Bo: Well, usually my chosen line is, "How is this working for you so far?" I mean, do you feel okay about being in this place? Where are all your friends? How is it? Because bitterness is poison. It never plays out well and there's a Scripture in Ephesians that talks about cutting away bitterness, like anchors aweigh, like bitterness keeps your ship tied to the shore and you can't go anywhere. And so, nobody really wants to be immobilized. Nobody wants to really be stuck. And most of the time they don't think they're bitter; they think they're justified. And so, pointing to the difference in that usually helps people say, yeah, I don't want to wear this thing around my neck for the rest of my life.

Jim: Hm, let me ask you this and the way to say this: How does a husband slowly say goodbye to his wife?

Bo: Well, in the car a lot of conversations in the car when his wife can't get away (Laughing) is how Steve has done it. And we've just taken it piece by piece. Times where he'll talk about the future with me, times where our tears will stream. The day of diagnosis, we held hands and we just said, we are lashed to the altar of God's purpose and we are not going anywhere.

And from then we determined to say the words we were gonna say. And that's been important and intentional. And some of the wives that talk to me about losing their husbands suddenly, that's the thing they wish they had. They wish they had, had a conversation where they knew what he really felt and they could tell him what they really felt. And so, it is not necessary to wait for this kind of moment to say these sorts of words and to kinda say, I have peace that I've done this.

Steve went in for a surgery in March and before the surgery, we were told right before, you have a 50-50 chance of making it through this. And we ended up in the emergency room, in the operating room just crying and saying, "Jesus, we don't know what to do." And Steve said, "I have one more conversation with my kids. I can't do this until I've had that conversation."

And so, we cancelled the surgery and had that night, brought all the family together. Steve said what he needed to say to them and then we had the surgery the next week. So, we've had the luxury honestly of having time and awareness to say the words that need to be said and it's been important and painful.

Jim: Not to pry or be too personal, but for instructive reasons, can you tell us some of what those words are like to you and then to your children?

Bo: Yeah, they're really beautiful. He's told us what he loves about us and how he made good choices and we were good choices for him. And he's talked to me about the future and how he wants me to see the future when he's gone.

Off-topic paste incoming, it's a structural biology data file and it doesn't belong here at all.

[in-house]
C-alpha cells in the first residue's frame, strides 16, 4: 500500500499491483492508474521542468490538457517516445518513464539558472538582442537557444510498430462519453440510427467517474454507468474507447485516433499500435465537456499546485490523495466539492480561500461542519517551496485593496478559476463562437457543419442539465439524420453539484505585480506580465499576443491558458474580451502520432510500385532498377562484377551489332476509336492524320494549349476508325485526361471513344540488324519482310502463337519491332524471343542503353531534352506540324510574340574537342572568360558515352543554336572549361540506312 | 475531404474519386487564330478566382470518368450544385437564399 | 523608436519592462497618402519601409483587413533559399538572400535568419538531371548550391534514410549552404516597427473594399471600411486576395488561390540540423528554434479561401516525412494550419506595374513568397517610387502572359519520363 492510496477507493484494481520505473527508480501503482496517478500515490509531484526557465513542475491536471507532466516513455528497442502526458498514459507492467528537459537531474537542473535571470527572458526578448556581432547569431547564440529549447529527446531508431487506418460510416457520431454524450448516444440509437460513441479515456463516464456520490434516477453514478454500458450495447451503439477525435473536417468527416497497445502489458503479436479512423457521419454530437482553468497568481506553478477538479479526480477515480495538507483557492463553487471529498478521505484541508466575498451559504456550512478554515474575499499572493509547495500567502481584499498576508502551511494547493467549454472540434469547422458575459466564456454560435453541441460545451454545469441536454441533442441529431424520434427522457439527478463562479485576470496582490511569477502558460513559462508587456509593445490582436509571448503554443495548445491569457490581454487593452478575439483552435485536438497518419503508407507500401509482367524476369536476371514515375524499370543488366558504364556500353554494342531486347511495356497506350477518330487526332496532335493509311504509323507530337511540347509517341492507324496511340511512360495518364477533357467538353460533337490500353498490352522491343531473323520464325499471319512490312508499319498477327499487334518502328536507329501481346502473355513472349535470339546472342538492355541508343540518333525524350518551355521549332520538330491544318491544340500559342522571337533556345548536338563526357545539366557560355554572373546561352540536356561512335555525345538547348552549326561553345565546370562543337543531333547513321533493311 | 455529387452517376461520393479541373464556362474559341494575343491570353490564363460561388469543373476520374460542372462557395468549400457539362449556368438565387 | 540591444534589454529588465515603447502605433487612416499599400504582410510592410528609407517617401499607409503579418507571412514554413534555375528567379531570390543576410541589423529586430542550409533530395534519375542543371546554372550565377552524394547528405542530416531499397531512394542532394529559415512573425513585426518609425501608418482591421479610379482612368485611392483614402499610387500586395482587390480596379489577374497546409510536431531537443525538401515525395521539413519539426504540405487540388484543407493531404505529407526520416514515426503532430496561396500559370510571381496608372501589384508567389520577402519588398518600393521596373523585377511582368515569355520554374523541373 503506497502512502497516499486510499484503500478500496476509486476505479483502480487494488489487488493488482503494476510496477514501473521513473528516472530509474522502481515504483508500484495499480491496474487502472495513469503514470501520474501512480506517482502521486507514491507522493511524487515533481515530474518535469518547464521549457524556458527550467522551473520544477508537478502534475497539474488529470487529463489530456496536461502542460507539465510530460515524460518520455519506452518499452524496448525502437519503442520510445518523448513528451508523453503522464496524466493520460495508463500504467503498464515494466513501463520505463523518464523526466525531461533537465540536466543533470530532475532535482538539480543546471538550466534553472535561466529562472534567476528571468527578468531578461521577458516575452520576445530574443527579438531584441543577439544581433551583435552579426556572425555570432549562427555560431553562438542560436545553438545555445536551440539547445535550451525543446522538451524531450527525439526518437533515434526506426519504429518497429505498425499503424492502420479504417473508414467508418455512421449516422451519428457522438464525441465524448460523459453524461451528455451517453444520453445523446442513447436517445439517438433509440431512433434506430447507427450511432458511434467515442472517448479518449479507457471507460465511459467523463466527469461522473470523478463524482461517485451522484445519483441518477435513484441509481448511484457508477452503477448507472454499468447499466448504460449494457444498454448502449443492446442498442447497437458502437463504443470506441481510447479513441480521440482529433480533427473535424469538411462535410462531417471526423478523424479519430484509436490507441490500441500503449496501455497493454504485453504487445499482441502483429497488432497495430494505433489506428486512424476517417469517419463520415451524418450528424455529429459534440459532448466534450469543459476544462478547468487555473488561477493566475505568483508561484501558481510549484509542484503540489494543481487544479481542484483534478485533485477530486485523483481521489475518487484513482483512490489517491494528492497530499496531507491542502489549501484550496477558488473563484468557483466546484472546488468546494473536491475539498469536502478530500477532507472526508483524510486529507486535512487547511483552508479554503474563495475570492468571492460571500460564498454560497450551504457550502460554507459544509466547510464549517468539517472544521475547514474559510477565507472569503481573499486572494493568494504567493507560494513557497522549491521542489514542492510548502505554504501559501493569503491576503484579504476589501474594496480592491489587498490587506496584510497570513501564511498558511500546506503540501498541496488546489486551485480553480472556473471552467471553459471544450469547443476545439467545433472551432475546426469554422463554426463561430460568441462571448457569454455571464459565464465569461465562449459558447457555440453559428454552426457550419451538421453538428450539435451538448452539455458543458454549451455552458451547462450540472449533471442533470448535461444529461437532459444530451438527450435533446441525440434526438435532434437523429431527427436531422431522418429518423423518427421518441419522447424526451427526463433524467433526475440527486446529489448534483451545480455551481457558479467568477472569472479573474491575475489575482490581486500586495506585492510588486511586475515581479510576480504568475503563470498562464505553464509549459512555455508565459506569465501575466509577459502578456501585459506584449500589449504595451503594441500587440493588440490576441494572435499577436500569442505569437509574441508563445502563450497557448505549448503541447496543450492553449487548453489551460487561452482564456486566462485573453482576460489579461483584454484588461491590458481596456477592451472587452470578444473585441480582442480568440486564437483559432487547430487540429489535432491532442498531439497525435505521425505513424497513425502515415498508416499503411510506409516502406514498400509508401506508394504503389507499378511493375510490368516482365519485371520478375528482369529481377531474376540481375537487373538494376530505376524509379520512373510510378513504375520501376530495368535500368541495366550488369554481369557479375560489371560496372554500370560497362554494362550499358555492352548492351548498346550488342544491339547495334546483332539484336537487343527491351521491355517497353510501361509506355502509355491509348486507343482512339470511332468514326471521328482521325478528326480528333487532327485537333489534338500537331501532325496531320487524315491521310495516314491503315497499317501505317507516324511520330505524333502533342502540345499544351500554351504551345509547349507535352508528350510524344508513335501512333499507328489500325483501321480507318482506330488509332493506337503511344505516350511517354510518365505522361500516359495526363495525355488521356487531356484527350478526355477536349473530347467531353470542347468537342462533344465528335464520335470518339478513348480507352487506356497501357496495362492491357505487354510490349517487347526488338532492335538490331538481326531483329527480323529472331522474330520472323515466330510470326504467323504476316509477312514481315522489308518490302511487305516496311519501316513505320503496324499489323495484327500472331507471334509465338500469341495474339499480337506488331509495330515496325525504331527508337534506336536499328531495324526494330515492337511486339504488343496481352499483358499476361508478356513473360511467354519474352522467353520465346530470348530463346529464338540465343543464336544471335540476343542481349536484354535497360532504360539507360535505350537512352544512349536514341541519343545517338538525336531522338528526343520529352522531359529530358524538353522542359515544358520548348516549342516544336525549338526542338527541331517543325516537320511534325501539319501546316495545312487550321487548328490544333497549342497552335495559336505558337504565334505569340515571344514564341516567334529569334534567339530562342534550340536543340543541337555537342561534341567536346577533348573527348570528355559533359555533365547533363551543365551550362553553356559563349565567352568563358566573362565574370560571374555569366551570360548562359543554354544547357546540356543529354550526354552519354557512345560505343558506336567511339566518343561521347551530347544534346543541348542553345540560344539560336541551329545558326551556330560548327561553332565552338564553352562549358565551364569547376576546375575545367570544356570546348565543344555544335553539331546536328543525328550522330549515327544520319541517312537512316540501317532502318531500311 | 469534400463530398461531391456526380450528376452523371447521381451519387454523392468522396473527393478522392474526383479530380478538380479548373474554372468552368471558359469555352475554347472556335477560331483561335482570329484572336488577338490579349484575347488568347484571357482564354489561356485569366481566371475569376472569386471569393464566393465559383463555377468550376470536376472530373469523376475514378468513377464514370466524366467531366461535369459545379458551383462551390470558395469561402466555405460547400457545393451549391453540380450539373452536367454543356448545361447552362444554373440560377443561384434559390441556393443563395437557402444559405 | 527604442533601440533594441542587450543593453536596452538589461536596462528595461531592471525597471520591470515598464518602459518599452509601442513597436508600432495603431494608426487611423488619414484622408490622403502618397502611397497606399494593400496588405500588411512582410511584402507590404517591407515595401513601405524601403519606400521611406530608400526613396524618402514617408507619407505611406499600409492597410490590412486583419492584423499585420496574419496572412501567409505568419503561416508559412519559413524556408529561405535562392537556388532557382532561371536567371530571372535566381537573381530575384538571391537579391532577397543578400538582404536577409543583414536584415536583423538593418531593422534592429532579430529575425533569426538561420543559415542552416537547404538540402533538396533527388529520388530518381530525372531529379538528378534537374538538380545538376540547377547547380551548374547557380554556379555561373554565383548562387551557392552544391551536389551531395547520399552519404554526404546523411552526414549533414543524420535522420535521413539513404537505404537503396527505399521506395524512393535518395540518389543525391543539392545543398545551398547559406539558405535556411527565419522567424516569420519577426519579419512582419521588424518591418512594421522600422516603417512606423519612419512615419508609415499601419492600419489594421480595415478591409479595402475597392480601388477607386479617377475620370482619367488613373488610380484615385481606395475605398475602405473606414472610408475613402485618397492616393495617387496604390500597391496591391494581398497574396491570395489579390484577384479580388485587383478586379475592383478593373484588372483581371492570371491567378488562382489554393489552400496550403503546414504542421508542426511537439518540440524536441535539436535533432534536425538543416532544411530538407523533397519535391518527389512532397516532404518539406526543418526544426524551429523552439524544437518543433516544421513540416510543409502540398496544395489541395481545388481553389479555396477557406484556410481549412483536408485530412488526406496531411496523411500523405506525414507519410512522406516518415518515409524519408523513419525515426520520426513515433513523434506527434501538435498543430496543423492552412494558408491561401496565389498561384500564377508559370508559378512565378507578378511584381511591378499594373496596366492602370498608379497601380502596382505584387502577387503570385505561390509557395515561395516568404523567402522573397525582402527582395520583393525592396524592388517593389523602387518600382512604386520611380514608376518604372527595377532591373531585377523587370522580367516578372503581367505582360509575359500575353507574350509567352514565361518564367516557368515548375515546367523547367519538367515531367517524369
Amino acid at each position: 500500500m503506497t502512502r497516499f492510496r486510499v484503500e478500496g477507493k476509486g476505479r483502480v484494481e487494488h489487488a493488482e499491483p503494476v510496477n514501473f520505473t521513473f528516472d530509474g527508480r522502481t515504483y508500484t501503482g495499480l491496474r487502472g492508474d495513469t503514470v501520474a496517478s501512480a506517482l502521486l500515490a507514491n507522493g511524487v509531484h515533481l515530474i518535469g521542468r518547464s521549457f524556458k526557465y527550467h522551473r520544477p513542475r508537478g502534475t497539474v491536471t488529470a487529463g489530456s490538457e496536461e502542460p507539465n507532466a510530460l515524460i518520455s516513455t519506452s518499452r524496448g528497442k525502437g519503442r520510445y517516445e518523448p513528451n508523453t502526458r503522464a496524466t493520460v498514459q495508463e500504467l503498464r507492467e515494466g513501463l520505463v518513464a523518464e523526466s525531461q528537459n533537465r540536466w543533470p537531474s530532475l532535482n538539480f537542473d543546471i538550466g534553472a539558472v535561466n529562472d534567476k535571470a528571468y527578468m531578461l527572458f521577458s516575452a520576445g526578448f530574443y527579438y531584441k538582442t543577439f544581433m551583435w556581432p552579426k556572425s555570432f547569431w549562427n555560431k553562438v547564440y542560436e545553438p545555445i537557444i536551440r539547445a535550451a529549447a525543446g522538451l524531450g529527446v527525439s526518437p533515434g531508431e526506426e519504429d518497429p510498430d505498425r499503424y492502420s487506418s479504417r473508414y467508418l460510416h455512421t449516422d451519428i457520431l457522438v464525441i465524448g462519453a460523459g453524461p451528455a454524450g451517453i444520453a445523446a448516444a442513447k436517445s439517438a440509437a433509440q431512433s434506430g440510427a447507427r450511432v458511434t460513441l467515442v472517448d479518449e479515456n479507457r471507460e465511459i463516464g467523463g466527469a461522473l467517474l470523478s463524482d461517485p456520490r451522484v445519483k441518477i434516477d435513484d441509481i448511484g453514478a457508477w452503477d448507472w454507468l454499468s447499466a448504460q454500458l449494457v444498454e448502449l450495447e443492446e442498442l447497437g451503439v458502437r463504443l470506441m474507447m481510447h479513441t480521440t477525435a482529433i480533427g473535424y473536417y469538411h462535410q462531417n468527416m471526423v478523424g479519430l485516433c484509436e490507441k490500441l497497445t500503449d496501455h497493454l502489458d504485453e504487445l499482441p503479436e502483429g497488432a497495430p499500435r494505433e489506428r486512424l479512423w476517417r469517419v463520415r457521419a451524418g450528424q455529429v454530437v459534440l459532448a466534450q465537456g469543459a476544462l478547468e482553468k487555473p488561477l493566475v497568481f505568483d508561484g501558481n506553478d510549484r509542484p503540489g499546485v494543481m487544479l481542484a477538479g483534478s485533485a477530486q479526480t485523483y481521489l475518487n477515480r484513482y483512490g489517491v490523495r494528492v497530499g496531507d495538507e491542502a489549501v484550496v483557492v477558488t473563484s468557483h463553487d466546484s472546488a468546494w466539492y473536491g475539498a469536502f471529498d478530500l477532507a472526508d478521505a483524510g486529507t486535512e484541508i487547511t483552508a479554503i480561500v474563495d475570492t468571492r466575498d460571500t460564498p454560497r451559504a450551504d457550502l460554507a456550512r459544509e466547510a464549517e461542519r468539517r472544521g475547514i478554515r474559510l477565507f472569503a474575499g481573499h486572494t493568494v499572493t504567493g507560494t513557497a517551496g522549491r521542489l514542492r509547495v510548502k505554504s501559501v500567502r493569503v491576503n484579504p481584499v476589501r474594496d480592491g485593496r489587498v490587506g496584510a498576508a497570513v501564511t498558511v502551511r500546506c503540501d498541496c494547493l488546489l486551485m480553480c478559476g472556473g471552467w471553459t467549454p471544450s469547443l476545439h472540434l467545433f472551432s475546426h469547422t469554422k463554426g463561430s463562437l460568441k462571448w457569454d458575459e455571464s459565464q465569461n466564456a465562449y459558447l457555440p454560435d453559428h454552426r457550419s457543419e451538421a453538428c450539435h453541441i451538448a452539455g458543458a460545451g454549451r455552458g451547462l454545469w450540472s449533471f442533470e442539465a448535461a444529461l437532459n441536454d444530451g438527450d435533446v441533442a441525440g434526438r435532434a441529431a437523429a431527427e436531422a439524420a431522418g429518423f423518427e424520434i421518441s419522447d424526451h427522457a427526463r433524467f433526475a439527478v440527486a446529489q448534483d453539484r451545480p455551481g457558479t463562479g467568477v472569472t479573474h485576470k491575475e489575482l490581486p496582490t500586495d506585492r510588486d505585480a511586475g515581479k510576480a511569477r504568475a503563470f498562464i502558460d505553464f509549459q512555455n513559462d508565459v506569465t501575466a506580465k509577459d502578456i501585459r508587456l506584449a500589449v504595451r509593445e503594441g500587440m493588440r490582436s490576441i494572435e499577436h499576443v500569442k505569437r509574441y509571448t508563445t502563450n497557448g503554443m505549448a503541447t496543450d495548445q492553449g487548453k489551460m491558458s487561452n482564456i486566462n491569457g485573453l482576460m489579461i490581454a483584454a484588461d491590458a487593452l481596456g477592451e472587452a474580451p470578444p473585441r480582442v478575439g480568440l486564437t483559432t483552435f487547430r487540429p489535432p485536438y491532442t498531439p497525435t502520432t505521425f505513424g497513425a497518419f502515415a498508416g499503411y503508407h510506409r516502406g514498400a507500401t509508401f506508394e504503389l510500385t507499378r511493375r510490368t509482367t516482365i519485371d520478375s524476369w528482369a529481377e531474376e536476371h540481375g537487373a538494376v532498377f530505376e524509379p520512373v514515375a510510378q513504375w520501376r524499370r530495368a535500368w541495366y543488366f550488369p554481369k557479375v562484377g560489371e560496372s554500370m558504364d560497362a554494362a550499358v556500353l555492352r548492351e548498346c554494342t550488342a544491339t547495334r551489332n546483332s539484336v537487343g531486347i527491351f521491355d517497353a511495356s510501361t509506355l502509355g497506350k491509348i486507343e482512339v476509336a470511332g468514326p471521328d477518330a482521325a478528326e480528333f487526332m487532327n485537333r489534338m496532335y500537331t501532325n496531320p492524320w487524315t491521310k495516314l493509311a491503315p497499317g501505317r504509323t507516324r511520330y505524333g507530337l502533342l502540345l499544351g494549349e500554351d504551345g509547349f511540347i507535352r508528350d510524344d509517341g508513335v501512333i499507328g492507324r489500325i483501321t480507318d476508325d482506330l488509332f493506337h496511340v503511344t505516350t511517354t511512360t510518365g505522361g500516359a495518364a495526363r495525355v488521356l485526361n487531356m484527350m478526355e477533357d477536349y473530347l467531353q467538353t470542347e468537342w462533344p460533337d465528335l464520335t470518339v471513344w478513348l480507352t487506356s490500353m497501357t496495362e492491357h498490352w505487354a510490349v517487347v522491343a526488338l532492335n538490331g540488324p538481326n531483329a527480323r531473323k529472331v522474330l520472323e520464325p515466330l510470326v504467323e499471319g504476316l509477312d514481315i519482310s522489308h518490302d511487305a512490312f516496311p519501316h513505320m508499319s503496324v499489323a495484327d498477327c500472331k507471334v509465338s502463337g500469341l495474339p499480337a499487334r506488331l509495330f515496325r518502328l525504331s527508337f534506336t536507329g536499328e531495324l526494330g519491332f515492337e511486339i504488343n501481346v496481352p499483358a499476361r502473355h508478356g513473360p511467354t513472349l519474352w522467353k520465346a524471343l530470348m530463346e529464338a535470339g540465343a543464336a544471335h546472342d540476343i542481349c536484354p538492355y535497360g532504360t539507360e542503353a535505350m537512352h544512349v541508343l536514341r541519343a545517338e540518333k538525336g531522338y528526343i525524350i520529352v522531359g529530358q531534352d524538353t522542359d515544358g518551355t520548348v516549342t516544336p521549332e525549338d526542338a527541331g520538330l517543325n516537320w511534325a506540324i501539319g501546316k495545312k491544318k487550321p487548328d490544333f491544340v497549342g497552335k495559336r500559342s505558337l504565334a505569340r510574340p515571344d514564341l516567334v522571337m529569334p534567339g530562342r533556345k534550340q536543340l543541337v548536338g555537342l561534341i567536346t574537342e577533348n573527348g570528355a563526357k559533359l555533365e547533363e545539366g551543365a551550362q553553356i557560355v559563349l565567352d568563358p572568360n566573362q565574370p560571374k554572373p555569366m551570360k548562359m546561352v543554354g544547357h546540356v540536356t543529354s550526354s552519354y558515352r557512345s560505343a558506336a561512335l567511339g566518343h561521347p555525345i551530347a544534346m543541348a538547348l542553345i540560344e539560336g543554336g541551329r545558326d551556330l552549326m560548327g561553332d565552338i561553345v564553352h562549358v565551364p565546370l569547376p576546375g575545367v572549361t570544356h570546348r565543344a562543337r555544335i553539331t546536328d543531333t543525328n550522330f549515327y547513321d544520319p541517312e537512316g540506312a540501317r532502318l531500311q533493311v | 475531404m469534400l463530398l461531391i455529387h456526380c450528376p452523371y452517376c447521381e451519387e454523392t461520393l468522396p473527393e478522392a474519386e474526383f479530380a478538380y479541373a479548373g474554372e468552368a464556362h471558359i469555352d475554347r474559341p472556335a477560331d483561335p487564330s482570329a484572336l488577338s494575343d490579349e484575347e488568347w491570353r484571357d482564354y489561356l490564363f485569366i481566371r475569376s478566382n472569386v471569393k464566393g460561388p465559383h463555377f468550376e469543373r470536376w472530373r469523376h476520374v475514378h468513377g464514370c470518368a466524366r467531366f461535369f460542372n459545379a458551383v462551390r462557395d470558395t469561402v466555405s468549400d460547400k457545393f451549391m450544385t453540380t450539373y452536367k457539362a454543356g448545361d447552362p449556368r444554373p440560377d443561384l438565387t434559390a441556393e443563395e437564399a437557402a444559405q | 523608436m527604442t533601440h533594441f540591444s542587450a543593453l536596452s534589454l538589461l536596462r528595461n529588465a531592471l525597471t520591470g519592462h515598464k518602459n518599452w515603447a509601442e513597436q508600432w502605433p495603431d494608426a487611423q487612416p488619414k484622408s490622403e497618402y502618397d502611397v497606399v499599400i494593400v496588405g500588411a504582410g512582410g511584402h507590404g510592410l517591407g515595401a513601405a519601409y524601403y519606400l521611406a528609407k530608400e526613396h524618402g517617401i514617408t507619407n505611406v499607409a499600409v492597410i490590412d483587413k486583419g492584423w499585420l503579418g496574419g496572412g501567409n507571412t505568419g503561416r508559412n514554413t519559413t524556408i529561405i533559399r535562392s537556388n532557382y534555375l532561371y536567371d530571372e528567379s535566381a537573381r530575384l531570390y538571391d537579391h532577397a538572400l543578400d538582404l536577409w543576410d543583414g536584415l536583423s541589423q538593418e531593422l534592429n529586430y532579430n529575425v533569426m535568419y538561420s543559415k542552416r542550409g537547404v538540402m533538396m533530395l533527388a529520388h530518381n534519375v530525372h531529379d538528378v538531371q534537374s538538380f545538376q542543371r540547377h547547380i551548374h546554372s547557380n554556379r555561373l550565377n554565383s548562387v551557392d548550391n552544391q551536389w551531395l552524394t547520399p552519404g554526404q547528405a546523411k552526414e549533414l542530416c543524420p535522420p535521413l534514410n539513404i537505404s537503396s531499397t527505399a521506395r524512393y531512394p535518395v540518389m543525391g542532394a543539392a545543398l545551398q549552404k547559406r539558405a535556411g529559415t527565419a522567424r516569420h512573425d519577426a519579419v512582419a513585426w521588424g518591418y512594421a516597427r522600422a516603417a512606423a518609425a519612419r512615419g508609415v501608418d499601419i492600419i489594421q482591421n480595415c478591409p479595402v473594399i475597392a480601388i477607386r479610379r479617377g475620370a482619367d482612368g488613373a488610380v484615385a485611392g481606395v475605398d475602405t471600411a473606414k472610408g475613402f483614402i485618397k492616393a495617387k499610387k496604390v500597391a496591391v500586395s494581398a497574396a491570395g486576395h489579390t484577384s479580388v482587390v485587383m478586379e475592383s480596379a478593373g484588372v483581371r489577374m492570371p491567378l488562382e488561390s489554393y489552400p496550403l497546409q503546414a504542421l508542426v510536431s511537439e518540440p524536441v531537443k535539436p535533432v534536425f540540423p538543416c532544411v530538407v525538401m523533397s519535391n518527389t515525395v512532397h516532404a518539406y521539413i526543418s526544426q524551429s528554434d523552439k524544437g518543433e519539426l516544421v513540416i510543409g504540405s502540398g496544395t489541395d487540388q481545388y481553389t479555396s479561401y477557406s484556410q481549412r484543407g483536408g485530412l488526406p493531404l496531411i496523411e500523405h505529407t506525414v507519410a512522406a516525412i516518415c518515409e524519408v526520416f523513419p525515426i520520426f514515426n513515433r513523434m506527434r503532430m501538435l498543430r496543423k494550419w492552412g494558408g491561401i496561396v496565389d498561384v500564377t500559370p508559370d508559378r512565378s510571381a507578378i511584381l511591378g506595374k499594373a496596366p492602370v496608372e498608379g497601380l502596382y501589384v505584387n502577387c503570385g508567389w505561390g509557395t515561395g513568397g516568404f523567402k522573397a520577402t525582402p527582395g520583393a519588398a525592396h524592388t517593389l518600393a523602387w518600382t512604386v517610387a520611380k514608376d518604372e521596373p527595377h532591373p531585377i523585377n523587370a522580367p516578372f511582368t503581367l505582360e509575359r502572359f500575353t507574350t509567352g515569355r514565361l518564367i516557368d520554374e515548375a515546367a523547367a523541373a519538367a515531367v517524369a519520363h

And he's talked to my son-in-law and said, this is how I want you to handle the future of our family when I'm gone. And we're all a lot more squeamish with it than he is. We are all like, just don't talk about it. But then we know it's important for him to say those words. So, again, brutal and beautiful.

Jim: I mean, that's good. I've got tears in my eyes thinking of that and how does Steve in that regard, how is he takin' , you know, the care that he needs? That's gotta be hard for a man who was an athlete, who did so many things so well, whom you love so much, have to be so dependent on everybody around him. That's gotta be humiliating.

Bo: I will tell you, it is the truest sign to me that he is a real man. It is a real man who says to his wife on Valentine's Day, I want to take you out for dinner, but you will have to feed me. That's a real man, who draws deep on the strength of Jesus and says, I won't be defined by my muscles or my whatever. I am gonna live inside what God has called me to do for every breath that I have to do it.

And there are moments where he gets discouraged, but he keeps it pretty deep, so that we can hang in there, too. 'Cause he knows if he falls apart, we're all fallin' apart. We're (Laughing) all just gonna be so sad. And so, he's tried to stay very positive through it and just say this is the thing. My kids help me get dressed. This is where we're at.

Jim: You know, I can only imagine for Jean and me, and we've not faced anything like what you and Steve are facing, but when we've had our difficulties, her support, her strength has been so important to me, as her husband. And it makes me feel far more confident in who I am and my ability in God. It's priceless. You can't buy that. And I'm sure Steve has felt that coming from you, that strength in you, that support of him, that desire to see him succeed even as his life is slipping away. That has to be so meaningful to Steve. As a husband, I could identify with that.